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Sailboat specifications and datasheets

Eolia 25 keel and centerboard

The Eolia 25, here in "keel and centerboard" version, is a 23’7” monohull sailboat designed by Philippe Briand. She was built by Jeanneau (France) and made of monolithic fiberglass / polyester. This sailboat was produced between 1985 and 1989 with 1288 hulls completed.

The Eolia 25 is as well listed, on Boat-Specs.com, in version Fin keel.

Jeanneau Eolia 25 Jeanneau Eolia 25 sailplanJeanneau Eolia 25 layoutJeanneau Eolia 25 layoutJeanneau Eolia 25 sailingJeanneau Eolia 25 accommodations
Eolia 25's   Main Features
Model Eolia 25
Version Keel and centerboard
Type of hull Monohull
Category Coastal cruising sailboat
Shipyard
Designer Philippe Briand
Construction Hull and deck:
monolithic fiberglass / polyester
First built hull 1985
Last built hull 1989
Number of hulls built 1288
Appendages Centerboard :
Centerboard in the keel
Helm 1 tiller
Rudder 1 transom hung rudder
Cockpit Closed aft cockpit
Unsinkable No
Trailerable No
French navigation category 3
Standard public price ex. VAT (indicative only) N/A
Eolia 25's   Main dimensions
Length overall 24’ 7”
Hull length 23’ 7”
Waterline length 21’ 8”
Beam (width) 9’ 2”
Draft 5’ 11”
Draft when appendages up 2’ 7”
Light displacement 4034 lbs
Ballast weight 1830 lbs
Ballast type Cast iron exterior ballast with steel centerboard
French customs tonnage 5.14 Tx
Eolia 25's   Rig and sails
Upwind sail area 323 sq.ft
Downwind sail area 579 sq.ft
Mainsail area 113 sq.ft
Genoa area 210 sq.ft
Solent area 147 sq.ft
Jib area 92 sq.ft
Stormjib area 41 sq.ft
Symetric spinnaker area 466 sq.ft
Rigging type Sloop Marconi masthead
Rotating spars No
Mast position Deck stepped mast
Spars Mast and boom in Aluminum
Standing rigging 1x19 strand wire continuous
Number of levels of spreaders 1
Spreaders angle 0 °
IiFore triangle height (from mast foot to fore stay attachment) 29’ 11”
JiFore triangle base (from mast foot to bottom of forestay) 9’ 2”
PiMainsail hoist measurement (from tack to head) 24’ 11”
EiMainsail foot measurement (from tack to clew) 8’ 2”
Eolia 25's   Performances
HN (French rating) 8.0
Upwind sail area to displacementiThe ratio sail area to displacement is obtained by dividing the sail area by the boat's displaced volume to the power two-thirds.
The ratio sail area to displacement can be used to compare the relative sail plan of different sailboats no matter what their size. Upwind : under 18 the ratio indicates a cruise oriented sailboat with limited performances especially in light wind, while over 23 it indicates a fast sailboat.
20.07
Downwind sail area to displacementiThe ratio sail area to displacement is obtained by dividing the sail area by the boat's displaced volume to the power two-thirds.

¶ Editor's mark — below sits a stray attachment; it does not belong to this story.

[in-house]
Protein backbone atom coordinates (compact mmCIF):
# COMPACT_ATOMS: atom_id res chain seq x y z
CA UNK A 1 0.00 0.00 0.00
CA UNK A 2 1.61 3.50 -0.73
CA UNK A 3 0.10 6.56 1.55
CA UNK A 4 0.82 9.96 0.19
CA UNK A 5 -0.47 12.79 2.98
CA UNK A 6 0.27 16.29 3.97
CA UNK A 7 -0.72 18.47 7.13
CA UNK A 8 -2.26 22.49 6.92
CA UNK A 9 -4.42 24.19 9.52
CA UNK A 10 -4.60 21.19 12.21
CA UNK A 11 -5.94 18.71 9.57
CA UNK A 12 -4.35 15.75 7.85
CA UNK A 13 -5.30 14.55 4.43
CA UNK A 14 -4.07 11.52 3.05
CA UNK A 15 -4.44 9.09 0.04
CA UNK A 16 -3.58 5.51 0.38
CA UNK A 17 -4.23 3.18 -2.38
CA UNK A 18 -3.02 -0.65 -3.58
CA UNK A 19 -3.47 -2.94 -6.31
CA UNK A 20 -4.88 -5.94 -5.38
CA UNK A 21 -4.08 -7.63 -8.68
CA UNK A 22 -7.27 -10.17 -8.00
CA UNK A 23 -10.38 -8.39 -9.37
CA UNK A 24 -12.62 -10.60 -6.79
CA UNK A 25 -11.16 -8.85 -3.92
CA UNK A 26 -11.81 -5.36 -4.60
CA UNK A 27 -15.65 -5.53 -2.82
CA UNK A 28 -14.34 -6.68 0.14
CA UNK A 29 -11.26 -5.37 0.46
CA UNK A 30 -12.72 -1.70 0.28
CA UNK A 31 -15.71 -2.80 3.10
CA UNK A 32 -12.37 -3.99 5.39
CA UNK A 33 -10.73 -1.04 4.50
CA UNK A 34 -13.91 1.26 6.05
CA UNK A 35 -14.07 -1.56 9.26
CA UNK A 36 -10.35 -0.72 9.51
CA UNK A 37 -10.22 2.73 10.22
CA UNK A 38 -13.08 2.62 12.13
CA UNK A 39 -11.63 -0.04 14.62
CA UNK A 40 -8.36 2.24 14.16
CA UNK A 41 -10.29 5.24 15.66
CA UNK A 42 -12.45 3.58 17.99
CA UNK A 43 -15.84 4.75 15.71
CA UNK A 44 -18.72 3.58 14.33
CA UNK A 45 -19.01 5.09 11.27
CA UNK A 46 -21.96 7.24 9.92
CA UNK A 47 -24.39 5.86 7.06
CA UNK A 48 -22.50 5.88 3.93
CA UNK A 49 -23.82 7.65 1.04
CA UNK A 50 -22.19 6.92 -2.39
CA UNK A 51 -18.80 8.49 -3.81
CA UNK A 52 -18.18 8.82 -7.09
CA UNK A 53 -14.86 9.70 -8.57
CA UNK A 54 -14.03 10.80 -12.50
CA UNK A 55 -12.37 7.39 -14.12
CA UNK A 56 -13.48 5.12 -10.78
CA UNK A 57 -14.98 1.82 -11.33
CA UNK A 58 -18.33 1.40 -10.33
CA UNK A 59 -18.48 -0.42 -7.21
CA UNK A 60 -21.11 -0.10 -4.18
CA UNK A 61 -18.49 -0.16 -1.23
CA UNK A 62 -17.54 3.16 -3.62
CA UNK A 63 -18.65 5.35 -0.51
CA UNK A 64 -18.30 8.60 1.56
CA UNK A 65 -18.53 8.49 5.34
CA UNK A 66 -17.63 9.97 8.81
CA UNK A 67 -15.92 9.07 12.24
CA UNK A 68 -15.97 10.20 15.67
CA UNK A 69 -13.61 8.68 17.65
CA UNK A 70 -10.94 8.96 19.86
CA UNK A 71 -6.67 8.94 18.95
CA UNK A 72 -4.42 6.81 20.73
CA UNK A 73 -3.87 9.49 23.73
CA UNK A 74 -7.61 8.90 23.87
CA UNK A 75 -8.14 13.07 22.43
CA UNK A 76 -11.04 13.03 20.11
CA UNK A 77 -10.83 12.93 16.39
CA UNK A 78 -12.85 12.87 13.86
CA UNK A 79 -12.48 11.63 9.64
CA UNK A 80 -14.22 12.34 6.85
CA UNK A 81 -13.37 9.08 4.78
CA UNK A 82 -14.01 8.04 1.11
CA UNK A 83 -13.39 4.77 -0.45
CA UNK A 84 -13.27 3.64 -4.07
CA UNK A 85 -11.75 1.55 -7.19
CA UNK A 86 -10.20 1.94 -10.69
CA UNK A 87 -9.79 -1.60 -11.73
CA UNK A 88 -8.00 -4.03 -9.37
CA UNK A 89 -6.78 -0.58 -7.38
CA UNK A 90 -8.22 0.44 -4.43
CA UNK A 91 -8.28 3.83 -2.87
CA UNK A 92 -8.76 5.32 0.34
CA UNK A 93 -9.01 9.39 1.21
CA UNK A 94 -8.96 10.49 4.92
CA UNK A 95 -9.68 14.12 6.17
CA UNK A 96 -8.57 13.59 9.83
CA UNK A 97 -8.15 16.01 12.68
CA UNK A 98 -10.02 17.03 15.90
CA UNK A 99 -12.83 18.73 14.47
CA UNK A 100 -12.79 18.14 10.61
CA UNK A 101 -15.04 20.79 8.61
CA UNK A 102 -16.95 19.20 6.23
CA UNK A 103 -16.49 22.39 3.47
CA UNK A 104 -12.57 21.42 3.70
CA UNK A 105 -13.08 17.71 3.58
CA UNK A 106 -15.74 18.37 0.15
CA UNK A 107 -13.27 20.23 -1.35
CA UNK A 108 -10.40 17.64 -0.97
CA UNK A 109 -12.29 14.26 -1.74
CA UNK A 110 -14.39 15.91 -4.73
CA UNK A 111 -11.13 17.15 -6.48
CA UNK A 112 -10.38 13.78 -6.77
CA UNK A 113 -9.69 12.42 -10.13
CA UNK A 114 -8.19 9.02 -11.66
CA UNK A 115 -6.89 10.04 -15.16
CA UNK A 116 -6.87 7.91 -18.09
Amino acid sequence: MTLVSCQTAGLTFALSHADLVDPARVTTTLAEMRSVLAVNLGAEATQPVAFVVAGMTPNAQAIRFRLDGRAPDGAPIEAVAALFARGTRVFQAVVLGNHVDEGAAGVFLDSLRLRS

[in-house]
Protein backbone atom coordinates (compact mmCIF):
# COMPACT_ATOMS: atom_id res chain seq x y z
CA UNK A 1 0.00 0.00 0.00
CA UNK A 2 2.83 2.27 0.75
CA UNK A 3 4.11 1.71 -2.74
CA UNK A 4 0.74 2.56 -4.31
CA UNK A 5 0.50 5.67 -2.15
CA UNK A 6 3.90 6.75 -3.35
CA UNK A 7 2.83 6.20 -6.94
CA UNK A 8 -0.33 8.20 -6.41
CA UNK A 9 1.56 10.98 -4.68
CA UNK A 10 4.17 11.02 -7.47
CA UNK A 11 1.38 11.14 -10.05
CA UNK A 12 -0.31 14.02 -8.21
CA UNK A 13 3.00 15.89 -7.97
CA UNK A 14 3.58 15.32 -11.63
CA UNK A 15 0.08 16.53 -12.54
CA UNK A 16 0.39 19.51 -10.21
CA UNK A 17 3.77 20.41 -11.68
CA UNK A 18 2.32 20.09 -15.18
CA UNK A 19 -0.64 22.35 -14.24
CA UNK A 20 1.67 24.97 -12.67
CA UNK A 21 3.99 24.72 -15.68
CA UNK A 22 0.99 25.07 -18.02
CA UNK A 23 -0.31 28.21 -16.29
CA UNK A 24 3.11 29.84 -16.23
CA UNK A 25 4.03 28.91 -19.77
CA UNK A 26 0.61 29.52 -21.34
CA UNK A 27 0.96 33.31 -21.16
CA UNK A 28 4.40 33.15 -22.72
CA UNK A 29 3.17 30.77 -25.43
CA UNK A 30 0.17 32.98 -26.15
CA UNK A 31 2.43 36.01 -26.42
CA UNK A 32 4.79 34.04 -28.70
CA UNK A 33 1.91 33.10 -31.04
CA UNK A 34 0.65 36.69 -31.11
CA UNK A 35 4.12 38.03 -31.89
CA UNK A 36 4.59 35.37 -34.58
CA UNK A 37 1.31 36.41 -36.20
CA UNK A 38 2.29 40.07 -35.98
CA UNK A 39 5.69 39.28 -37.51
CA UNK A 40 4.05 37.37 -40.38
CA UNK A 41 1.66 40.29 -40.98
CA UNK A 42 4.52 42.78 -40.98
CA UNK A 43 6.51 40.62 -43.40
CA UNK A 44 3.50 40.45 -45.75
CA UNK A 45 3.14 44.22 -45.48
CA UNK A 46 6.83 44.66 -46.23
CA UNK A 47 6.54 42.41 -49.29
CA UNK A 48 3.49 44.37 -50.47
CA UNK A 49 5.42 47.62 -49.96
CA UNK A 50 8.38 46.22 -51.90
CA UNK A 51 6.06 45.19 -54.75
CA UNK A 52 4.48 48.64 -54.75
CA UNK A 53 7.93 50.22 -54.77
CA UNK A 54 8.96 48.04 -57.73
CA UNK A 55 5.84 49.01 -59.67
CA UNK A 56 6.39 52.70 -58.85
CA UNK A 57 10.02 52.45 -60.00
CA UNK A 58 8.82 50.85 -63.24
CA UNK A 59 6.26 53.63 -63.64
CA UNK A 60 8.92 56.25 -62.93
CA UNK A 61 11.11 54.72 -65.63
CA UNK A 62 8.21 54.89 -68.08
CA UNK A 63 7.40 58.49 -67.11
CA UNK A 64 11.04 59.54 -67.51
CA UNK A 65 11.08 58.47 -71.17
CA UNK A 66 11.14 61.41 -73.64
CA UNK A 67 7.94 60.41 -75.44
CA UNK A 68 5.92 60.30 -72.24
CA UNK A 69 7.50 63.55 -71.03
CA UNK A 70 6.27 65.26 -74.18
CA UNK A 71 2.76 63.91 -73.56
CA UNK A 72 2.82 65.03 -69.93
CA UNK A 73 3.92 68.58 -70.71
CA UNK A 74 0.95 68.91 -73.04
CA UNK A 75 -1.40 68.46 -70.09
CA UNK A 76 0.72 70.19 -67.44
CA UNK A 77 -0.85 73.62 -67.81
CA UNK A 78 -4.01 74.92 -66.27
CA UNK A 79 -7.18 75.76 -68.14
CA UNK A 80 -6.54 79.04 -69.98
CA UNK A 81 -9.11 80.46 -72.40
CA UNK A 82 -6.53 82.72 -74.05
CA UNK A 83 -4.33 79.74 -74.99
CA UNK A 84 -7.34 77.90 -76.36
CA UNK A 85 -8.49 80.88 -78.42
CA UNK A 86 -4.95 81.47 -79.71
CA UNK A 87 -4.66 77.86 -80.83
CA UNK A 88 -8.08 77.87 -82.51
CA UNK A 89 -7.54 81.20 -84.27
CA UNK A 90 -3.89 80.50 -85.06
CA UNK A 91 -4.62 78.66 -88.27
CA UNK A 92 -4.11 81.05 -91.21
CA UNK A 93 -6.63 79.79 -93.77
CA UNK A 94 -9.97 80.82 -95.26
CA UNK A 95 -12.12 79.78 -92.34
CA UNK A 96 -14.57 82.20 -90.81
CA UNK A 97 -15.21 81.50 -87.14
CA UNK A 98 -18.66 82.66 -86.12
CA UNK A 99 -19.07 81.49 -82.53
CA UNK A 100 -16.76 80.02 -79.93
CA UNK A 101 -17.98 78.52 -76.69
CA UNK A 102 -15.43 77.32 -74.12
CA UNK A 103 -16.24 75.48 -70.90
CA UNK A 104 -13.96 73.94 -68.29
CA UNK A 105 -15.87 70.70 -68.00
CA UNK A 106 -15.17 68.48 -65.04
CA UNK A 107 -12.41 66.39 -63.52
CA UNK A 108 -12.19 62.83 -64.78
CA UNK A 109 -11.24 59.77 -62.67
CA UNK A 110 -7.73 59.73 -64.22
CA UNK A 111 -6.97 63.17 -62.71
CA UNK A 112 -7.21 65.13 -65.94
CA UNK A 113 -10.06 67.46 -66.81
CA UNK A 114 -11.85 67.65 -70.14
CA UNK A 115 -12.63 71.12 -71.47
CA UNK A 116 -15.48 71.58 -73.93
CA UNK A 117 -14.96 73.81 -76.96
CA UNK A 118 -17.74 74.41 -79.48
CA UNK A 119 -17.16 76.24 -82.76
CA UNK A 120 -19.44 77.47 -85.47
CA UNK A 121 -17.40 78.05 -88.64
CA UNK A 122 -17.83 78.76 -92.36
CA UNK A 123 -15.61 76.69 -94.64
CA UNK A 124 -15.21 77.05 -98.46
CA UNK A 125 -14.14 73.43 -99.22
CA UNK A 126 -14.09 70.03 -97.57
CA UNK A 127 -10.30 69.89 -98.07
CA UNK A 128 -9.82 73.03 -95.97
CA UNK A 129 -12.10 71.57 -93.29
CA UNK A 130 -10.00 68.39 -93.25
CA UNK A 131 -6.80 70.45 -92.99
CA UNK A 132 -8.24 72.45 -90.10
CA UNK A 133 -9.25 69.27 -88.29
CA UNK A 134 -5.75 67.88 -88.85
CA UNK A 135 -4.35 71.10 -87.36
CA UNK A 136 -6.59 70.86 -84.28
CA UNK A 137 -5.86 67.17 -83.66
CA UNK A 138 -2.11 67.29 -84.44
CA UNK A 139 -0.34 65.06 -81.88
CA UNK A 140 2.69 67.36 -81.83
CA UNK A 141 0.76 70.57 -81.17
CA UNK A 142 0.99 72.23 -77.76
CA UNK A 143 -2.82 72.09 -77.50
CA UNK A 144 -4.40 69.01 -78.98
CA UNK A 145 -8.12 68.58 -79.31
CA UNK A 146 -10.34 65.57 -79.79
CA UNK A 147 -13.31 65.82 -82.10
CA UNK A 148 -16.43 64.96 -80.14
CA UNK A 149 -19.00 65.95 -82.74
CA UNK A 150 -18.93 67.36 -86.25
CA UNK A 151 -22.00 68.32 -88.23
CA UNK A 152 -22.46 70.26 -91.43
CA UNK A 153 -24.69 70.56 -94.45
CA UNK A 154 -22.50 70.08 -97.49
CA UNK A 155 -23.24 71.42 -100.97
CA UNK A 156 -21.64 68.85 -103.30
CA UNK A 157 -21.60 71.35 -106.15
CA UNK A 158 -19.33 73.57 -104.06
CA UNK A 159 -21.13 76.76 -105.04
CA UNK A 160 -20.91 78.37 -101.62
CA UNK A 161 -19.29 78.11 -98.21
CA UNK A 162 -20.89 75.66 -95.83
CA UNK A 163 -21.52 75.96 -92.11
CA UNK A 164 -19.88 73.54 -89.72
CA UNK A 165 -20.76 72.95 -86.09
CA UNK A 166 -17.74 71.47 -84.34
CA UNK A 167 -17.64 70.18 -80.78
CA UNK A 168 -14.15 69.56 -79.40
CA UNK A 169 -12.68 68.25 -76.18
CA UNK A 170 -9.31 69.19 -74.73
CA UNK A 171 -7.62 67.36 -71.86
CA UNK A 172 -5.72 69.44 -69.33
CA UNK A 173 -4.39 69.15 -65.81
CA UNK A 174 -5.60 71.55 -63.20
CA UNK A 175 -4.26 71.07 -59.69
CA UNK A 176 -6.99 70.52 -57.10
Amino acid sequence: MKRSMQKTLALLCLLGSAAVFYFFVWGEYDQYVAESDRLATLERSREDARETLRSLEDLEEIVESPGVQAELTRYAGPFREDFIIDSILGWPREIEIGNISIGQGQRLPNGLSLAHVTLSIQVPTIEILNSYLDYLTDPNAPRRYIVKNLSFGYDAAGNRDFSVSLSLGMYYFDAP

The ratio sail area to displacement can be used to compare the relative sail plan of different sailboats no matter what their size. Upwind : under 18 the ratio indicates a cruise oriented sailboat with limited performances especially in light wind, while over 23 it indicates a fast sailboat.
35.98
Displacement-Length ratio (DLR)iThe Displacement Length ratio is a figure that points out the boat's weight compared to its waterline length. DLR is obtained by dividing the boat's displacement in tons by the cube of one one-hundredth of the waterline length (in feet).
The DLR can be used to compare the relative mass of different sailboats no matter what their length: a DLR less than 180 is indicative of a really light sailboat (race boat made for planning), while a DLR greater than 300 is indicative of a heavy cruising sailboat.
180
Ballast ratioiThe Ballast ratio is an indicator of the stability; it is obtained by dividing the boat's displacement by the weight of the ballast. Since the stability depends also of the hull shape and the position of the center of gravity, only boats with similar ballast arrangements and hull shape should be considered.
Higher the ballast ratio is, greater is the stability.
45 %
Hull speediAs a ship moves in the water, it creates standing waves that oppose its movement. This effect increases dramatically the resistance when the boat reaches a speed-length ratio (speed-length ratio is the ratio between the speed in knots and the square root of the waterline length in feet) of about 1.2 (corresponding to a Froude Number of 0.35) . This very sharp rise in resistance, between speed-length ratio of 1.2 to 1.5, is insurmountable for heavy sailboats and so becomes an apparent barrier. This leads to the concept of "hull speed".
The hull speed is obtained by multiplying the square root of the waterline length (in feet) by 1.34.
6.24 knots
Eolia 25's   Auxiliary engine
Engine(s) 1
Engine type Inboard engine
Engine (min/max) 7 HP / 10 HP
Fuel type Diesel
Eolia 25's   Accommodation
Cabin(s) 1
Berth(s) 4
Head(s) 1
Fresh water tank capacity 14.8 gal
Fridge/ice-box capacity 13.2 gal
Galley headroom 5’ 7”
Head headroom 5’ 8”
Eolia 25's   Saloon
Maximum headroom 5’ 4”
Saloon table length 3’ 8”
Saloon table width (min/max) 2’ 1”
Saloon width (min/max) 3’ 1” / 7’ 5”
Eolia 25's   Fore cabin
Berth length 7’ 2”
Berth width (head/elbows/knees/feet) 5’ 6”
4’ 7”
3’ 6”
1’ 7”
Eolia 25's   Aft cabin
Maximum headroom 5’ 8”
Berth length 6’ 6”
Berth width (head/elbows/knees/feet) 4’ 7”
4’ 1”
3’ 5”
2’ 7”

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